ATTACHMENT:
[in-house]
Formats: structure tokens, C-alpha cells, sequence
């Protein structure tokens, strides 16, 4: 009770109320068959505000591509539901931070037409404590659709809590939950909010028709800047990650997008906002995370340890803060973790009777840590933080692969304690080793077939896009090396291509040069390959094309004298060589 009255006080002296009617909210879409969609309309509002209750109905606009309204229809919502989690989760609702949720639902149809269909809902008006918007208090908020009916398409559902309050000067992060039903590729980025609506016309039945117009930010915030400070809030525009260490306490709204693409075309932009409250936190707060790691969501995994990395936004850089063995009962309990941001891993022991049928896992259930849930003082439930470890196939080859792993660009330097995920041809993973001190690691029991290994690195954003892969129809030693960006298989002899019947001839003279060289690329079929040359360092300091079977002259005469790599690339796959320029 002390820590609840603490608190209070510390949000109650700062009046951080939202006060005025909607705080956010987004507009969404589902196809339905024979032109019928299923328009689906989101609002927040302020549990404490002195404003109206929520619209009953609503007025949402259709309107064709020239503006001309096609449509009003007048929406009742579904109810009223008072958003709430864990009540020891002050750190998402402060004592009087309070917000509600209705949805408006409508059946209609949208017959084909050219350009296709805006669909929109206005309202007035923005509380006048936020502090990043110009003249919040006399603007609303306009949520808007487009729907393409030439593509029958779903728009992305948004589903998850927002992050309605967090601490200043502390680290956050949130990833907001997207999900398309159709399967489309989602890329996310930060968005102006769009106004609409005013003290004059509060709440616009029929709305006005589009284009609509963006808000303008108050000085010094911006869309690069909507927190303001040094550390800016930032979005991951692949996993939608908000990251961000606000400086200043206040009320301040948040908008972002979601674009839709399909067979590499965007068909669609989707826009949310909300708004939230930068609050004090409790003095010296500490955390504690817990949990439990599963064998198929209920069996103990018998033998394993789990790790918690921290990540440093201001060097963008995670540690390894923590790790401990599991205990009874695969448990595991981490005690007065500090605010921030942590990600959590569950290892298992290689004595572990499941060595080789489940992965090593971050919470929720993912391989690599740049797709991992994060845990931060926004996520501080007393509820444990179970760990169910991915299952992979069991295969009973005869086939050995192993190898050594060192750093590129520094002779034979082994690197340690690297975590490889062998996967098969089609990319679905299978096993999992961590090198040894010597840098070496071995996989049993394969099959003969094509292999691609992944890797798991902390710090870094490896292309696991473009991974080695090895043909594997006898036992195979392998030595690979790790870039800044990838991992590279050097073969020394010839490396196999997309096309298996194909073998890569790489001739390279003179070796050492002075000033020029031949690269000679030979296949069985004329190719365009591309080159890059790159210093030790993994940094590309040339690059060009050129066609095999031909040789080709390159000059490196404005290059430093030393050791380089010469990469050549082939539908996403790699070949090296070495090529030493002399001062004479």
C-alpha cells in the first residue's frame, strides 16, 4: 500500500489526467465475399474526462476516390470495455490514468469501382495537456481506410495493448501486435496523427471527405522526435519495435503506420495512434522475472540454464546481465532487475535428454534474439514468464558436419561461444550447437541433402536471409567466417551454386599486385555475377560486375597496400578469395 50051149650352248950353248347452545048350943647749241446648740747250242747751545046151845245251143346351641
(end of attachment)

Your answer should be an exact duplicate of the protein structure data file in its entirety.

[in-house]
Formats: structure tokens, C-alpha cells, sequence
């Protein structure tokens, strides 16, 4: 009770109320068959505000591509539901931070037409404590659709809590939950909010028709800047990650997008906002995370340890803060973790009777840590933080692969304690080793077939896009090396291509040069390959094309004298060589 009255006080002296009617909210879409969609309309509002209750109905606009309204229809919502989690989760609702949720639902149809269909809902008006918007208090908020009916398409559902309050000067992060039903590729980025609506016309039945117009930010915030400070809030525009260490306490709204693409075309932009409250936190707060790691969501995994990395936004850089063995009962309990941001891993022991049928896992259930849930003082439930470890196939080859792993660009330097995920041809993973001190690691029991290994690195954003892969129809030693960006298989002899019947001839003279060289690329079929040359360092300091079977002259005469790599690339796959320029 002390820590609840603490608190209070510390949000109650700062009046951080939202006060005025909607705080956010987004507009969404589902196809339905024979032109019928299923328009689906989101609002927040302020549990404490002195404003109206929520619209009953609503007025949402259709309107064709020239503006001309096609449509009003007048929406009742579904109810009223008072958003709430864990009540020891002050750190998402402060004592009087309070917000509600209705949805408006409508059946209609949208017959084909050219350009296709805006669909929109206005309202007035923005509380006048936020502090990043110009003249919040006399603007609303306009949520808007487009729907393409030439593509029958779903728009992305948004589903998850927002992050309605967090601490200043502390680290956050949130990833907001997207999900398309159709399967489309989602890329996310930060968005102006769009106004609409005013003290004059509060709440616009029929709305006005589009284009609509963006808000303008108050000085010094911006869309690069909507927190303001040094550390800016930032979005991951692949996993939608908000990251961000606000400086200043206040009320301040948040908008972002979601674009839709399909067979590499965007068909669609989707826009949310909300708004939230930068609050004090409790003095010296500490955390504690817990949990439990599963064998198929209920069996103990018998033998394993789990790790918690921290990540440093201001060097963008995670540690390894923590790790401990599991205990009874695969448990595991981490005690007065500090605010921030942590990600959590569950290892298992290689004595572990499941060595080789489940992965090593971050919470929720993912391989690599740049797709991992994060845990931060926004996520501080007393509820444990179970760990169910991915299952992979069991295969009973005869086939050995192993190898050594060192750093590129520094002779034979082994690197340690690297975590490889062998996967098969089609990319679905299978096993999992961590090198040894010597840098070496071995996989049993394969099959003969094509292999691609992944890797798991902390710090870094490896292309696991473009991974080695090895043909594997006898036992195979392998030595690979790790870039800044990838991992590279050097073969020394010839490396196999997309096309298996194909073998890569790489001739390279003179070796050492002075000033020029031949690269000679030979296949069985004329190719365009591309080159890059790159210093030790993994940094590309040339690059060009050129066609095999031909040789080709390159000059490196404005290059430093030393050791380089010469990469050549082939539908996403790699070949090296070495090529030493002399001062004479």
C-alpha cells in the first residue's frame, strides 16, 4: 500500500489526467465475399474526462476516390470495455490514468469501382495537456481506410495493448501486435496523427471527405522526435519495435503506420495512434522475472540454464546481465532487475535428454534474439514468464558436419561461444550447437541433402536471409567466417551454386599486385555475377560486375597496400578469395 50051149650352248950353248347452545048350943647749241446648740747250242747751545046151845245251143346351641